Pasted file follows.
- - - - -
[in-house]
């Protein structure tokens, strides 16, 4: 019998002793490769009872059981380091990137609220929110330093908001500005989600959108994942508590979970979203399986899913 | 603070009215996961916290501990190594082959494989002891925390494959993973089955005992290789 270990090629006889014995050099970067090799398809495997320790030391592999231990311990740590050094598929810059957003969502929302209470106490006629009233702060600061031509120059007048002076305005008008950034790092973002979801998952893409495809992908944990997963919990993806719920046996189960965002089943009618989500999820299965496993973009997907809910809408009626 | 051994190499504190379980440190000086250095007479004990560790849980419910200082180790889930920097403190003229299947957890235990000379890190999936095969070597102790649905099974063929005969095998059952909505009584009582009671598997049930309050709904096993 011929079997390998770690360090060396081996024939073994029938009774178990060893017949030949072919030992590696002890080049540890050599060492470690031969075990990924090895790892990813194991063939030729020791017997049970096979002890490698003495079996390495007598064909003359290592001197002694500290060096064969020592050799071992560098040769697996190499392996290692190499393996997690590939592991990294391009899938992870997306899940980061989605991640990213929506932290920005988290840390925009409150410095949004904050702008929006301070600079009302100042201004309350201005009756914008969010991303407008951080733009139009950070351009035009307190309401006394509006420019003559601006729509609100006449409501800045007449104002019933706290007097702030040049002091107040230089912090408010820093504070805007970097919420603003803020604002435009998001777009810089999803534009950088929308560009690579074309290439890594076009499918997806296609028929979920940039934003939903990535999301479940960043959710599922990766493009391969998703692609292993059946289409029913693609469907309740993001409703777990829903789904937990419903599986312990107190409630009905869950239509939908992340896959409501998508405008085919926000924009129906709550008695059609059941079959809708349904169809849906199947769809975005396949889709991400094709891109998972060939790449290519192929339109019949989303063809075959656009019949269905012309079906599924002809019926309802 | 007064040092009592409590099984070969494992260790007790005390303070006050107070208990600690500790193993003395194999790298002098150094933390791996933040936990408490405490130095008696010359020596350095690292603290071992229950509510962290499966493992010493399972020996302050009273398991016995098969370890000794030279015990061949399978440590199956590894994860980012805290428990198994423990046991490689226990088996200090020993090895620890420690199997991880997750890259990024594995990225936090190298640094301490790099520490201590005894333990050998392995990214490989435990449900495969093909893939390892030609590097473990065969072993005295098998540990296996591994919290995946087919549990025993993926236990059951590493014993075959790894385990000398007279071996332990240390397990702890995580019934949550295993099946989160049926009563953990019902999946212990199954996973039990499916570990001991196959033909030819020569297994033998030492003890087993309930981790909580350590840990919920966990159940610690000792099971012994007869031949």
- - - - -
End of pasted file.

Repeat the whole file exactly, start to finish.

[in-house]
């Protein structure tokens, strides 16, 4: 019998002793490769009872059981380091990137609220929110330093908001500005989600959108994942508590979970979203399986899913 | 603070009215996961916290501990190594082959494989002891925390494959993973089955005992290789 270990090629006889014995050099970067090799398809495997320790030391592999231990311990740590050094598929810059957003969502929302209470106490006629009233702060600061031509120059007048002076305005008008950034790092973002979801998952893409495809992908944990997963919990993806719920046996189960965002089943009618989500999820299965496993973009997907809910809408009626 | 051994190499504190379980440190000086250095007479004990560790849980419910200082180790889930920097403190003229299947957890235990000379890190999936095969070597102790649905099974063929005969095998059952909505009584009582009671598997049930309050709904096993 011929079997390998770690360090060396081996024939073994029938009774178990060893017949030949072919030992590696002890080049540890050599060492470690031969075990990924090895790892990813194991063939030729020791017997049970096979002890490698003495079996390495007598064909003359290592001197002694500290060096064969020592050799071992560098040769697996190499392996290692190499393996997690590939592991990294391009899938992870997306899940980061989605991640990213929506932290920005988290840390925009409150410095949004904050702008929006301070600079009302100042201004309350201005009756914008969010991303407008951080733009139009950070351009035009307190309401006394509006420019003559601006729509609100006449409501800045007449104002019933706290007097702030040049002091107040230089912090408010820093504070805007970097919420603003803020604002435009998001777009810089999803534009950088929308560009690579074309290439890594076009499918997806296609028929979920940039934003939903990535999301479940960043959710599922990766493009391969998703692609292993059946289409029913693609469907309740993001409703777990829903789904937990419903599986312990107190409630009905869950239509939908992340896959409501998508405008085919926000924009129906709550008695059609059941079959809708349904169809849906199947769809975005396949889709991400094709891109998972060939790449290519192929339109019949989303063809075959656009019949269905012309079906599924002809019926309802 | 007064040092009592409590099984070969494992260790007790005390303070006050107070208990600690500790193993003395194999790298002098150094933390791996933040936990408490405490130095008696010359020596350095690292603290071992229950509510962290499966493992010493399972020996302050009273398991016995098969370890000794030279015990061949399978440590199956590894994860980012805290428990198994423990046991490689226990088996200090020993090895620890420690199997991880997750890259990024594995990225936090190298640094301490790099520490201590005894333990050998392995990214490989435990449900495969093909893939390892030609590097473990065969072993005295098998540990296996591994919290995946087919549990025993993926236990059951590493014993075959790894385990000398007279071996332990240390397990702890995580019934949550295993099946989160049926009563953990019902999946212990199954996973039990499916570990001991196959033909030819020569297994033998030492003890087993309930981790909580350590840990919920966990159940610690000792099971012994007869031949």